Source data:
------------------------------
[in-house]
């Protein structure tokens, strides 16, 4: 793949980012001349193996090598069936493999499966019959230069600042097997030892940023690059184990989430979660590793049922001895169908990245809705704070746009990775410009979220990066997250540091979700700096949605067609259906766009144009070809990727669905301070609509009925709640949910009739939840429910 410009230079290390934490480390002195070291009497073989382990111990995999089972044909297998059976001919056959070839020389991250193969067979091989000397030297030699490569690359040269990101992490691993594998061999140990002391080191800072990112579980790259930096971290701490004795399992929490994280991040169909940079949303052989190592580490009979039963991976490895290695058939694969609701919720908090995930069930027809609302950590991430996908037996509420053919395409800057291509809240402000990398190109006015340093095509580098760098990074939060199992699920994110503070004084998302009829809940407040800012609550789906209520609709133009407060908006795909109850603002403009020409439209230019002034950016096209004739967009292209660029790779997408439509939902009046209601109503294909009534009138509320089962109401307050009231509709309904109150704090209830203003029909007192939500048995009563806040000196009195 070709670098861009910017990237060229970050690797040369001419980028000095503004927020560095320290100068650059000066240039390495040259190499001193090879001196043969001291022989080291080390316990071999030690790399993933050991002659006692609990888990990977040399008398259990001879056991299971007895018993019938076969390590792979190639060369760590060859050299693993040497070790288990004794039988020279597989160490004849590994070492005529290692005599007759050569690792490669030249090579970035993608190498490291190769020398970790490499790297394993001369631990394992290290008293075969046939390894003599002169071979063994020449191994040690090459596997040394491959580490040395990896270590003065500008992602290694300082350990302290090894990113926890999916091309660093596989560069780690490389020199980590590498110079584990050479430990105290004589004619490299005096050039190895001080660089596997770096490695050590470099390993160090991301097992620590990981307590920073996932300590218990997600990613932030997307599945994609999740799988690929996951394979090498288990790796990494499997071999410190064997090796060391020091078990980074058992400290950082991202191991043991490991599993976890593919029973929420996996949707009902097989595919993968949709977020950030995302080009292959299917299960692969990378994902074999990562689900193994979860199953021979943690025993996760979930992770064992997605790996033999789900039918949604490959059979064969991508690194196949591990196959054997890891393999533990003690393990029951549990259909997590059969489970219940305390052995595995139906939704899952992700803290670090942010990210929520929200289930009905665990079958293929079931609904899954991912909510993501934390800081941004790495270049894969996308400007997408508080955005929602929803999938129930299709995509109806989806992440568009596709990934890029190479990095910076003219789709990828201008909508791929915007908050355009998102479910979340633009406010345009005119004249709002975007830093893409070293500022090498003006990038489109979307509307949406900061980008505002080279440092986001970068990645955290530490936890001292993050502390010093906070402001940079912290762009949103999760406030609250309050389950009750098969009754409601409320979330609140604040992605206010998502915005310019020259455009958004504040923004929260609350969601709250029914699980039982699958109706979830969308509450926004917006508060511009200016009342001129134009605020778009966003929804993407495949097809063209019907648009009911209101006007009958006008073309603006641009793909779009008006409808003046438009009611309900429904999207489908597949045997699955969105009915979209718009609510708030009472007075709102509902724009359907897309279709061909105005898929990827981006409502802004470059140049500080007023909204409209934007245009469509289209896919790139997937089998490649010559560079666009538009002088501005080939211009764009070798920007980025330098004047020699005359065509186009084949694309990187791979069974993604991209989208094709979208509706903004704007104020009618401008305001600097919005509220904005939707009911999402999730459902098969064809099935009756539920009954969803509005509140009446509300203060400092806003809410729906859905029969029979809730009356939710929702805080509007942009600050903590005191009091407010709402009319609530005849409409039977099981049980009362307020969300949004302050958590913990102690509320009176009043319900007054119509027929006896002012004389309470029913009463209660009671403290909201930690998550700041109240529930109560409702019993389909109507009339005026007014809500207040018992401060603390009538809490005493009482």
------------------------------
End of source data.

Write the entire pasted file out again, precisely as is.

[in-house]
């Protein structure tokens, strides 16, 4: 793949980012001349193996090598069936493999499966019959230069600042097997030892940023690059184990989430979660590793049922001895169908990245809705704070746009990775410009979220990066997250540091979700700096949605067609259906766009144009070809990727669905301070609509009925709640949910009739939840429910 410009230079290390934490480390002195070291009497073989382990111990995999089972044909297998059976001919056959070839020389991250193969067979091989000397030297030699490569690359040269990101992490691993594998061999140990002391080191800072990112579980790259930096971290701490004795399992929490994280991040169909940079949303052989190592580490009979039963991976490895290695058939694969609701919720908090995930069930027809609302950590991430996908037996509420053919395409800057291509809240402000990398190109006015340093095509580098760098990074939060199992699920994110503070004084998302009829809940407040800012609550789906209520609709133009407060908006795909109850603002403009020409439209230019002034950016096209004739967009292209660029790779997408439509939902009046209601109503294909009534009138509320089962109401307050009231509709309904109150704090209830203003029909007192939500048995009563806040000196009195 070709670098861009910017990237060229970050690797040369001419980028000095503004927020560095320290100068650059000066240039390495040259190499001193090879001196043969001291022989080291080390316990071999030690790399993933050991002659006692609990888990990977040399008398259990001879056991299971007895018993019938076969390590792979190639060369760590060859050299693993040497070790288990004794039988020279597989160490004849590994070492005529290692005599007759050569690792490669030249090579970035993608190498490291190769020398970790490499790297394993001369631990394992290290008293075969046939390894003599002169071979063994020449191994040690090459596997040394491959580490040395990896270590003065500008992602290694300082350990302290090894990113926890999916091309660093596989560069780690490389020199980590590498110079584990050479430990105290004589004619490299005096050039190895001080660089596997770096490695050590470099390993160090991301097992620590990981307590920073996932300590218990997600990613932030997307599945994609999740799988690929996951394979090498288990790796990494499997071999410190064997090796060391020091078990980074058992400290950082991202191991043991490991599993976890593919029973929420996996949707009902097989595919993968949709977020950030995302080009292959299917299960692969990378994902074999990562689900193994979860199953021979943690025993996760979930992770064992997605790996033999789900039918949604490959059979064969991508690194196949591990196959054997890891393999533990003690393990029951549990259909997590059969489970219940305390052995595995139906939704899952992700803290670090942010990210929520929200289930009905665990079958293929079931609904899954991912909510993501934390800081941004790495270049894969996308400007997408508080955005929602929803999938129930299709995509109806989806992440568009596709990934890029190479990095910076003219789709990828201008909508791929915007908050355009998102479910979340633009406010345009005119004249709002975007830093893409070293500022090498003006990038489109979307509307949406900061980008505002080279440092986001970068990645955290530490936890001292993050502390010093906070402001940079912290762009949103999760406030609250309050389950009750098969009754409601409320979330609140604040992605206010998502915005310019020259455009958004504040923004929260609350969601709250029914699980039982699958109706979830969308509450926004917006508060511009200016009342001129134009605020778009966003929804993407495949097809063209019907648009009911209101006007009958006008073309603006641009793909779009008006409808003046438009009611309900429904999207489908597949045997699955969105009915979209718009609510708030009472007075709102509902724009359907897309279709061909105005898929990827981006409502802004470059140049500080007023909204409209934007245009469509289209896919790139997937089998490649010559560079666009538009002088501005080939211009764009070798920007980025330098004047020699005359065509186009084949694309990187791979069974993604991209989208094709979208509706903004704007104020009618401008305001600097919005509220904005939707009911999402999730459902098969064809099935009756539920009954969803509005509140009446509300203060400092806003809410729906859905029969029979809730009356939710929702805080509007942009600050903590005191009091407010709402009319609530005849409409039977099981049980009362307020969300949004302050958590913990102690509320009176009043319900007054119509027929006896002012004389309470029913009463209660009671403290909201930690998550700041109240529930109560409702019993389909109507009339005026007014809500207040018992401060603390009538809490005493009482």